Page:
The risk of joining the Euro too early is to my mind far more serious than of joining too late. If we put the economy through a sausage machine to meet the technical triggers of the Euro we would be missing the wood for the trees. Existing and much stronger Euro members are doing their damn best to extricate themselves of the fiscal straight jacket which would deprive them from cultivating the nascent economic growth, still too fragile to withstand fiscal repression.

The ultimate objective has to be that we have to get our economy efficient and globally competitive and this cannot be done by blindly following the Euro rules just to make it in there at the earliest possible date. The Euro diet is needed to make us competitive and not just to make us qualify for euro membership. And this can only come from efficient allocation of resources and from growth stimulation of which there are pretty few indicators. Indeed the Central bank should itself put deed to its words and set the example by making the organisation more efficient.

It is almost unbelievable that during 2002, when bank regulation was migrating from the Central Bank to the MFSA and when exchange control was being dismantled the Central Bank needed to employ seven trainees economic officers, ten clerks and a part-time gardener taking its workforce to the equivalent of 310 full time employees. The Central Bank of
Cyprus, that is also responsible for the entire regulation of a financial sector much larger than ours, employed only 287. The Central Bank of Luxembourg with one of the largest financial centres in Europe employed 208.

The Central Bank should start setting some example about the sort of diet we require to help us join the Euro in good shape rather than force us to join the Euro to take on the discipline which would stifle growth and employment.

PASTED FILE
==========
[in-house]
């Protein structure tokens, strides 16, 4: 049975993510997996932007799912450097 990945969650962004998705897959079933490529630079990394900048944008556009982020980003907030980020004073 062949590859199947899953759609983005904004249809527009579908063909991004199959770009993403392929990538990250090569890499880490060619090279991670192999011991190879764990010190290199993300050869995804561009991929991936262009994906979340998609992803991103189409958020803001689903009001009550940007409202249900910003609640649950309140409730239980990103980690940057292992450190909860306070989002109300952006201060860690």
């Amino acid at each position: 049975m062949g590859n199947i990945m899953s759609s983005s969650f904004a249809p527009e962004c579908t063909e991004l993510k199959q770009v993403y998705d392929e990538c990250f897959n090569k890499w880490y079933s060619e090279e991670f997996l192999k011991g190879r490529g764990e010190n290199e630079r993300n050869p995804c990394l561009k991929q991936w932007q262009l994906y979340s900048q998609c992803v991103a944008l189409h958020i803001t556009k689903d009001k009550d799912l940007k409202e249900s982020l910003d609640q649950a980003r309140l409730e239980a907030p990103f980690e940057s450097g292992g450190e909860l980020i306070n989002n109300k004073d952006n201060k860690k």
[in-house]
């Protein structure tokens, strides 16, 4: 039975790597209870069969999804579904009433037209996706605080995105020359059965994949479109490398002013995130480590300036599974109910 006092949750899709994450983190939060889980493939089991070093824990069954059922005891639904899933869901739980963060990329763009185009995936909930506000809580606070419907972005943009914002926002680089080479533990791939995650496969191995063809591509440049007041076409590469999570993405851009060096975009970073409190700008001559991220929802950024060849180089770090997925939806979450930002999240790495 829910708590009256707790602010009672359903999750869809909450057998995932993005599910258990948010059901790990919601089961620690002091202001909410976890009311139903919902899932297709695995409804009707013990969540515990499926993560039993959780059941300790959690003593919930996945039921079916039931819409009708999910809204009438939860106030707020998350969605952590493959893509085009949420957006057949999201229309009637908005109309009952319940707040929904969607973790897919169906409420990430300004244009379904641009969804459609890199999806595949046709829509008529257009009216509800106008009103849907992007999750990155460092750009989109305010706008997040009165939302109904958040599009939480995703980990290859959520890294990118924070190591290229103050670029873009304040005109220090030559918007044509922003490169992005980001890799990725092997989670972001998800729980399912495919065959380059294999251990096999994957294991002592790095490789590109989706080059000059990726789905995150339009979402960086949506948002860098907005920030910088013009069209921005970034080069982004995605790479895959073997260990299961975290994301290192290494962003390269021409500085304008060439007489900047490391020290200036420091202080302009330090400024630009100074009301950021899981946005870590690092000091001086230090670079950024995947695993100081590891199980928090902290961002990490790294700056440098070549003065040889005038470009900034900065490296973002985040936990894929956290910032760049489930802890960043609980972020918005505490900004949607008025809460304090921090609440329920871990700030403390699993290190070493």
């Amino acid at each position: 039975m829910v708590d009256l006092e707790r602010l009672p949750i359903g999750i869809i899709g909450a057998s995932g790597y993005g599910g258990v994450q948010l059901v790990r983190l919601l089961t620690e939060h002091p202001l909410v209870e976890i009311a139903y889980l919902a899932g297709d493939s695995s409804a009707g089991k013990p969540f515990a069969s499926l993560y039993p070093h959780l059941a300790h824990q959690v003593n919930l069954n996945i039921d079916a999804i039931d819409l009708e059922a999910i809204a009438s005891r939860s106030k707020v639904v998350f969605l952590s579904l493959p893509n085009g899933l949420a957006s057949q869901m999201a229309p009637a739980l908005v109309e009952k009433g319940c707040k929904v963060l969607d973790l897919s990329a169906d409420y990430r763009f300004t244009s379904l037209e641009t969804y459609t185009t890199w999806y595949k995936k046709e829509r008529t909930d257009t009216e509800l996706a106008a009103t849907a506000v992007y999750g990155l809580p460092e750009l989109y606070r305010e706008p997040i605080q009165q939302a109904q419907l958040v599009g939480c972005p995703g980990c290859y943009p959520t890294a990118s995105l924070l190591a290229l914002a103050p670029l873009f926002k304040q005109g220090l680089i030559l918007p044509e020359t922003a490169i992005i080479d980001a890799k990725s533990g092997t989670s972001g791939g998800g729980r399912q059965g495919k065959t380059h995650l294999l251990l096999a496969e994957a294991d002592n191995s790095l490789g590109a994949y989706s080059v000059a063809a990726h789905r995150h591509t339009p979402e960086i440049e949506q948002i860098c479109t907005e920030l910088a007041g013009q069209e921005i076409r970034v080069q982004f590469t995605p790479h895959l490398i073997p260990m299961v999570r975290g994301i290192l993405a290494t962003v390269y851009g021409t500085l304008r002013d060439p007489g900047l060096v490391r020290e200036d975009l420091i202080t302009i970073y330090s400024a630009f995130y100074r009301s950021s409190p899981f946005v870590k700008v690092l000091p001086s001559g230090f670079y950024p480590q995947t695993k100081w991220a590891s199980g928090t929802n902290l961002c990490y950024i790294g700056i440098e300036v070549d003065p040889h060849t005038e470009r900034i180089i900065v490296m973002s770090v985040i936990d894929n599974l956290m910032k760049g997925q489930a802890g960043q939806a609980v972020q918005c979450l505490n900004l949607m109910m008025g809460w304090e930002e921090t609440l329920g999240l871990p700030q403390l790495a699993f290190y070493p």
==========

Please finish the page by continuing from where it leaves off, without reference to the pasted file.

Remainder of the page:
Friday, 5 December 2003

Time to Go

The Malta Independent 

This was the title of an editorial of the Financial Times last Wednesday when it was commenting on recent boardroom shake ups in two major benchmark US corporations.

Boeing accepted the resignation of its Chief Executive Philip Condit, which followed that of the finance director Mike Sears the previous week, to give the company a chance of a fresh start following ethics digressions in competing for military contracts of the Pentagon.  Boeing had as a result been stripped of multi-billion dollar contracts it had been awarded by the US government.

Disney this week marked the departure of two board directors, Stanley Gold and Roy Disney (the last Disney on the Board), who in a letter of resignation complained bitterly of the fossilisation which the leadership of Michael Eisner has brought to the organisation. They even accused Eisner of stifling discussion on the Board.

I dare say that Eisner`s criticism is justified in that the company that invented the cartoon film has lost all the edge on the product and needs to rely on smaller animation film-maker Pixar to supply it with such successes as Toy Story, Bug`s Life and the latest showpiece Finding Nemo.

The final comment of the FT editorial is indeed telling and worth quoting: 'There are lessons for those who believe the unity of the board is the key to business success. Unity has to be the outcome of vigorous discussion, not the suppression of dissent. However much directors might feel like supporting one another, sometimes the top person has to go. And if the reluctance of the board to act imperils the company, directors might, very rarely, have to expose its failure with well-publicised resignations'

Following the performance of the two main Party leaders this week in criticising the budget and the replica to such criticism, I could only conclude that the `Time to go` appeal is very much applicable to Malta`s political scene.